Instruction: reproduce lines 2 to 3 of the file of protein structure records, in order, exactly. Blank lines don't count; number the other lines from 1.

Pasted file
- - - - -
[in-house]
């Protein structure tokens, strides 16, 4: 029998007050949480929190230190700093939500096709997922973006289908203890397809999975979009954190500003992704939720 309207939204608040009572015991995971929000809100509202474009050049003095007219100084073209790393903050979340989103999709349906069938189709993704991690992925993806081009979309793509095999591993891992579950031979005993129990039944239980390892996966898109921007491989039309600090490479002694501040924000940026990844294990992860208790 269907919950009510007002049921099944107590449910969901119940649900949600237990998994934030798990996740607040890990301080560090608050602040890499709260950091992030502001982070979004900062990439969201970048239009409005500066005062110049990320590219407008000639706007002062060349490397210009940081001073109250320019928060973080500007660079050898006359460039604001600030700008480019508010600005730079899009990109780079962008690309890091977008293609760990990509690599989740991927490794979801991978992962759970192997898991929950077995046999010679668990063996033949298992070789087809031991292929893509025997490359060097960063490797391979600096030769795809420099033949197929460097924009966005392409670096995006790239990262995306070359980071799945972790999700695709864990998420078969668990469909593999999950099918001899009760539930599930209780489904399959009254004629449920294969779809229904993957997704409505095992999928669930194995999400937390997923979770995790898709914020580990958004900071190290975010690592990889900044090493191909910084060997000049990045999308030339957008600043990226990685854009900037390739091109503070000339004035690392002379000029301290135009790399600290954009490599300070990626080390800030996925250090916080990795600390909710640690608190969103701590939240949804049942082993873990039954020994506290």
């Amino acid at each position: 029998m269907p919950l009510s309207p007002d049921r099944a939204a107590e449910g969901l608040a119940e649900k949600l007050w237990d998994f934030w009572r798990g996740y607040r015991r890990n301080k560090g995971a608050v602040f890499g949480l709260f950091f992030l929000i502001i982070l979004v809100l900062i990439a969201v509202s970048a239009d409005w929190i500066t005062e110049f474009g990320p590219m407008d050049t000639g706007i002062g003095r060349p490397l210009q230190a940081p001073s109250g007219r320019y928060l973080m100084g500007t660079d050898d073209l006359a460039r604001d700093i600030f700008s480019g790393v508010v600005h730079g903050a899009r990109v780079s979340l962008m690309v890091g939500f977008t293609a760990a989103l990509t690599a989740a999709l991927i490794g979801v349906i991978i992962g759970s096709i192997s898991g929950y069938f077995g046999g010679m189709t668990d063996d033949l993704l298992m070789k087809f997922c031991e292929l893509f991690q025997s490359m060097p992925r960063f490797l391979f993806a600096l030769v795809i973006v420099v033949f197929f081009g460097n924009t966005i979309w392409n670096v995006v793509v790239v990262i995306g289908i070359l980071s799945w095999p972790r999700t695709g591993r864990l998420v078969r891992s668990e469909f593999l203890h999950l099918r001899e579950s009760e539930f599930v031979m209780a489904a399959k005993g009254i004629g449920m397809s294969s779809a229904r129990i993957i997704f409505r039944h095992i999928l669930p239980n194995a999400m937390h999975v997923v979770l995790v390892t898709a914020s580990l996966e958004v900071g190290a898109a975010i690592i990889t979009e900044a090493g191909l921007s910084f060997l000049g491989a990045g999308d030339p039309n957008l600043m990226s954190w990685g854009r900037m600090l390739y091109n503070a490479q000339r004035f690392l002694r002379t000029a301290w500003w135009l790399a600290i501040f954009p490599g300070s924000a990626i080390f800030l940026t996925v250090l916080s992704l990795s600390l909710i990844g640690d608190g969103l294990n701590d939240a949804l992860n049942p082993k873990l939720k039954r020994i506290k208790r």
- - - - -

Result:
């Protein structure tokens, strides 16, 4: 029998007050949480929190230190700093939500096709997922973006289908203890397809999975979009954190500003992704939720 309207939204608040009572015991995971929000809100509202474009050049003095007219100084073209790393903050979340989103999709349906069938189709993704991690992925993806081009979309793509095999591993891992579950031979005993129990039944239980390892996966898109921007491989039309600090490479002694501040924000940026990844294990992860208790 269907919950009510007002049921099944107590449910969901119940649900949600237990998994934030798990996740607040890990301080560090608050602040890499709260950091992030502001982070979004900062990439969201970048239009409005500066005062110049990320590219407008000639706007002062060349490397210009940081001073109250320019928060973080500007660079050898006359460039604001600030700008480019508010600005730079899009990109780079962008690309890091977008293609760990990509690599989740991927490794979801991978992962759970192997898991929950077995046999010679668990063996033949298992070789087809031991292929893509025997490359060097960063490797391979600096030769795809420099033949197929460097924009966005392409670096995006790239990262995306070359980071799945972790999700695709864990998420078969668990469909593999999950099918001899009760539930599930209780489904399959009254004629449920294969779809229904993957997704409505095992999928669930194995999400937390997923979770995790898709914020580990958004900071190290975010690592990889900044090493191909910084060997000049990045999308030339957008600043990226990685854009900037390739091109503070000339004035690392002379000029301290135009790399600290954009490599300070990626080390800030996925250090916080990795600390909710640690608190969103701590939240949804049942082993873990039954020994506290």
């Amino acid at each position: 029998m269907p919950l009510s309207p007002d049921r099944a939204a107590e449910g969901l608040a119940e649900k949600l007050w237990d998994f934030w009572r798990g996740y607040r015991r890990n301080k560090g995971a608050v602040f890499g949480l709260f950091f992030l929000i502001i982070l979004v809100l900062i990439a969201v509202s970048a239009d409005w929190i500066t005062e110049f474009g990320p590219m407008d050049t000639g706007i002062g003095r060349p490397l210009q230190a940081p001073s109250g007219r320019y928060l973080m100084g500007t660079d050898d073209l006359a460039r604001d700093i600030f700008s480019g790393v508010v600005h730079g903050a899009r990109v780079s979340l962008m690309v890091g939500f977008t293609a760990a989103l990509t690599a989740a999709l991927i490794g979801v349906i991978i992962g759970s096709i192997s898991g929950y069938f077995g046999g010679m189709t668990d063996d033949l993704l298992m070789k087809f997922c031991e292929l893509f991690q025997s490359m060097p992925r960063f490797l391979f993806a600096l030769v795809i973006v420099v033949f197929f081009g460097n924009t966005i979309w392409n670096v995006v793509v790239v990262i995306g289908i070359l980071s799945w095999p972790r999700t695709g591993r864990l998420v078969r891992s668990e469909f593999l203890h999950l099918r001899e579950s009760e539930f599930v031979m209780a489904a399959k005993g009254i004629g449920m397809s294969s779809a229904r129990i993957i997704f409505r039944h095992i999928l669930p239980n194995a999400m937390h999975v997923v979770l995790v390892t898709a914020s580990l996966e958004v900071g190290a898109a975010i690592i990889t979009e900044a090493g191909l921007s910084f060997l000049g491989a990045g999308d030339p039309n957008l600043m990226s954190w990685g854009r900037m600090l390739y091109n503070a490479q000339r004035f690392l002694r002379t000029a301290w500003w135009l790399a600290i501040f954009p490599g300070s924000a990626i080390f800030l940026t996925v250090l916080s992704l990795s600390l909710i990844g640690d608190g969103l294990n701590d939240a949804l992860n049942p082993k873990l939720k039954r020994i506290k208790r």